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How Bars on The Bay Boosted Baltimore’s Hip-Hop Culture with King Los

Bars on The Bay King Los

In the 8 years that I’ve been in this business, Baltimore has never had its own Hip-Hop festival before Bars on the Bay, a celebration of Baltimore’s Hip-Hop scene.

On Saturday, July 15, Artist Compound in partnership with 66 Raw Radio brought King Los home along with AZ and DJ Doo Wop. Hip-Hop heads also got to see performances by TT the Artist, Yang Swag, Dyson Alexander, Billy Lyve, Bossman, Starrz, MC Bravado, Eze Jackson, Bond St. District, Bmore than Dance and others to Malibu Beach Bar.

Wild Child DNA, of 66 Raw shared with me in an email that the vision behind Bars on The Bay was to create a festival engulfed in Hip Hop and open to enthusiast outside of Baltimore. It was an invitation for others to witness the city’s culture unlike anything seen on television before.

“This was the first year since I can remember that the city did not have the African American Heritage Festival, [we wanted] to give the region a new historic event, but on a different level and open it to all facets of the Hip-Hop culture,” DNA said.

DNA mentioned his ultimate long term goal is to strengthen the industry in Baltimore and the DMV so that it competes with other major markets.

“In this region you see the open mics, artist showcases and more of the celebrity based concerts…, but never all that in one, combining the indy world, the old school, new school and the lost celebrated elements of hip-hop culture, such as the DJ, Dance, Art, Fashion and Graffiti, ” DNA said. “[Our] strong relationships along with an impact in Hip-Hop culture for more than 20 years…and Artist Compound having a direct relationship with some of the cities most promising independent artist, it just made sense to combine our efforts…”

The 12-hour event was full of non-stop entertainment from the main stage on the lawn to the sand side stage behind Malibu Beach Bar. This event aimed to celebrate the four elements of Hip-Hop culture, including MCing, Turntablism, break dancing and graffiti art. Of course, I was there for the MCing, but when I got to the event, there was so much more I walked away with.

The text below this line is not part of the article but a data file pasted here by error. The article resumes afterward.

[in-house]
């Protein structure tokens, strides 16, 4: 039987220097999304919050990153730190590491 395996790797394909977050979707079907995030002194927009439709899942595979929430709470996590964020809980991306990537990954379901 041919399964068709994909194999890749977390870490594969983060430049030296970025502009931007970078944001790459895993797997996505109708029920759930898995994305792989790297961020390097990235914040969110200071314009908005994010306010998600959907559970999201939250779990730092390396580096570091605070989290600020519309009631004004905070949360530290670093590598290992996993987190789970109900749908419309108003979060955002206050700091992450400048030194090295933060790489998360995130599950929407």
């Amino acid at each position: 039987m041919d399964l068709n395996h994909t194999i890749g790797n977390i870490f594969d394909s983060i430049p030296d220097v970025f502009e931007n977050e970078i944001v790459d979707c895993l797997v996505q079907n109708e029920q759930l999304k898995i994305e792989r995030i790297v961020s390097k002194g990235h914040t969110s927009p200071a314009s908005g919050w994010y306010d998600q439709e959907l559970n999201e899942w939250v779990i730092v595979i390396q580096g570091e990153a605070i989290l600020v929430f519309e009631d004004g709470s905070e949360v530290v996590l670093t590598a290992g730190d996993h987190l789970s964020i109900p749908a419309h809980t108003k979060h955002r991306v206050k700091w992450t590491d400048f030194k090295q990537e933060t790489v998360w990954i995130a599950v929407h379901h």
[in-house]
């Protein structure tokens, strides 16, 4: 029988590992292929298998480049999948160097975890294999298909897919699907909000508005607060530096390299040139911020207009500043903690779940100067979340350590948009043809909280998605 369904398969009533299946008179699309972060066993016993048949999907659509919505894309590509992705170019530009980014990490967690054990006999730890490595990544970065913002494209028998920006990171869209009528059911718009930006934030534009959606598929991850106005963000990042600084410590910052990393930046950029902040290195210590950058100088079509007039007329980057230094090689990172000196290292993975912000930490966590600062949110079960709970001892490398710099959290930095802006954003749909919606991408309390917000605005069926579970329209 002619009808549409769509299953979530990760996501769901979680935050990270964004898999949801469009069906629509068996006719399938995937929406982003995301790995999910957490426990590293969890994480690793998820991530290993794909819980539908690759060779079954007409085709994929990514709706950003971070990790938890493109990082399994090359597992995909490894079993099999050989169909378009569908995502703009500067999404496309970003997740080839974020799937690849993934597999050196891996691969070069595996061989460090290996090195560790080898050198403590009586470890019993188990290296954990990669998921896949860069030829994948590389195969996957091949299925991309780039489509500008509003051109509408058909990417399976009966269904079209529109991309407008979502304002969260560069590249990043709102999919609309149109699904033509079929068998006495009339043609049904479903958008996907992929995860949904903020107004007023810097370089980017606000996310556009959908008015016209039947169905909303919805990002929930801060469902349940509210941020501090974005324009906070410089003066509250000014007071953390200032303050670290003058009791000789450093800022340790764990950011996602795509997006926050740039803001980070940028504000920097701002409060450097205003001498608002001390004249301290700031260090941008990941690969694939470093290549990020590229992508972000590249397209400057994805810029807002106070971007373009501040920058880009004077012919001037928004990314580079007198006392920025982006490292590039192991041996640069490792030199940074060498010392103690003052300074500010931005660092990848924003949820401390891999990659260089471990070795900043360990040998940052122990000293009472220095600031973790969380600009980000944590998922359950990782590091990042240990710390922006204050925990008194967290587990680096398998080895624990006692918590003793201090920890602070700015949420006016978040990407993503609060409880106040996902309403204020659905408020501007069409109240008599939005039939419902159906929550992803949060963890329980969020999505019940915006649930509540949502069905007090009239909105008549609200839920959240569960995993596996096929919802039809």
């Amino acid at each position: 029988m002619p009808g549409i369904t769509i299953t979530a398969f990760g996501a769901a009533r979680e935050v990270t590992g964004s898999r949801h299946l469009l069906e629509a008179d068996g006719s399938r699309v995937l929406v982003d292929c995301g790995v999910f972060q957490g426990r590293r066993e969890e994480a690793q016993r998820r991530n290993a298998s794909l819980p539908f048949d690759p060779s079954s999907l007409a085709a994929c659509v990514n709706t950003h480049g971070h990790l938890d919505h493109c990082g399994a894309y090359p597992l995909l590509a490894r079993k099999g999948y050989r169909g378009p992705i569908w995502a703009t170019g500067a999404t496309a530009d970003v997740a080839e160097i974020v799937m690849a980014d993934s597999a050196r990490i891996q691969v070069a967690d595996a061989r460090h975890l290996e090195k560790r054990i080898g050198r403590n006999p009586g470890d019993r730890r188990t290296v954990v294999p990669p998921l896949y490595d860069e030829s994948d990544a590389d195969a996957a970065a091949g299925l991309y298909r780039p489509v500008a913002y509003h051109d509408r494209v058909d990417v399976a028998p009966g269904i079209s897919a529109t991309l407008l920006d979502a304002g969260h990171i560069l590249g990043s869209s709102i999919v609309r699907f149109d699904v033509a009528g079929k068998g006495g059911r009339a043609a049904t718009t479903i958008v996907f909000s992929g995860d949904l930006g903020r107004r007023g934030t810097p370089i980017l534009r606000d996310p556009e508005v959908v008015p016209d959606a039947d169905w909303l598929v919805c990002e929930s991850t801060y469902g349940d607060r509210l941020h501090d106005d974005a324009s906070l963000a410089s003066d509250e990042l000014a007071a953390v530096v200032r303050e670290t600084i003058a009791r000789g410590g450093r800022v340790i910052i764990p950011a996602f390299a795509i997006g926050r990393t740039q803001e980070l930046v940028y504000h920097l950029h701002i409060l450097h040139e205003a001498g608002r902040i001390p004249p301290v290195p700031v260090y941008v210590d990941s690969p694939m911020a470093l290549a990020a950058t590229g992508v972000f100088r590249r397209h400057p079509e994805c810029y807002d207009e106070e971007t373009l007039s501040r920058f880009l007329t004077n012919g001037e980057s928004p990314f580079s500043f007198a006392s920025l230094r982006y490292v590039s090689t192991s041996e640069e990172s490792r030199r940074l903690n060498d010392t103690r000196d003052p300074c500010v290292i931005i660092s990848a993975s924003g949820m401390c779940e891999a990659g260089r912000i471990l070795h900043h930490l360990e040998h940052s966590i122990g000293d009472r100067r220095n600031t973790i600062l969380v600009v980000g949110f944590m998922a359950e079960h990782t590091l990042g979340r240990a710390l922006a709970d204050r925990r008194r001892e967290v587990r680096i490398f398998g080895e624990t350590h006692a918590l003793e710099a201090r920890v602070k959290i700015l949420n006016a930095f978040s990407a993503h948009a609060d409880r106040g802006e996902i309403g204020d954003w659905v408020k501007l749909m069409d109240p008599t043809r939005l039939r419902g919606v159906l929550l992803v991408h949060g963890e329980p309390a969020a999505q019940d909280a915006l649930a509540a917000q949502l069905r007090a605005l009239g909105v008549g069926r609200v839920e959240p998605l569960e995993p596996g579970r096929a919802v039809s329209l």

It was a great opportunity to network with DJs, other artists, and media.
I arrived with one of our 300 Entertainment and AMG artist, Montage and we chopped it up with a number of local DJs, artists, and media professionals. DNA pointed out to me that for the first time everyone from open mic mc’s, underground artist, newly signed artist, dance artist, and national artist were all involved in one collective Hip-Hop atmosphere.

If you weren’t hip to new talents bubbling in the scene, you were after the event. The event was far from the typically Hip Hop scene. The trap and the artsy fartsy MCs were under one roof. Along with headliners, King Los, AZ and TT the Artist, so I enjoyed watching so many more artists who were a part of the festival.

It was all love in the building. After national attention from Freddie Gray, and a skyrocketing homicide rate, The one thing Baltimore needs is an event that’s all love. The festival brought together Hip-Hop fans young and old. It ended with positive vibes and words of encouragement during King Los’s performance.

If you missed Bars on the Bay. Here’s the recap video from King Los’s Freestyle performance with Chief Rocker Busy Bee by his side.

 

“We have a lot of work to do to make improvements as any team does when doing their first event of this magnitude, but I think Bars on the Bay can become the A3C or SXSW of the Baltimore, DMV & Mid-Atlantic region…,” DNA wrote.

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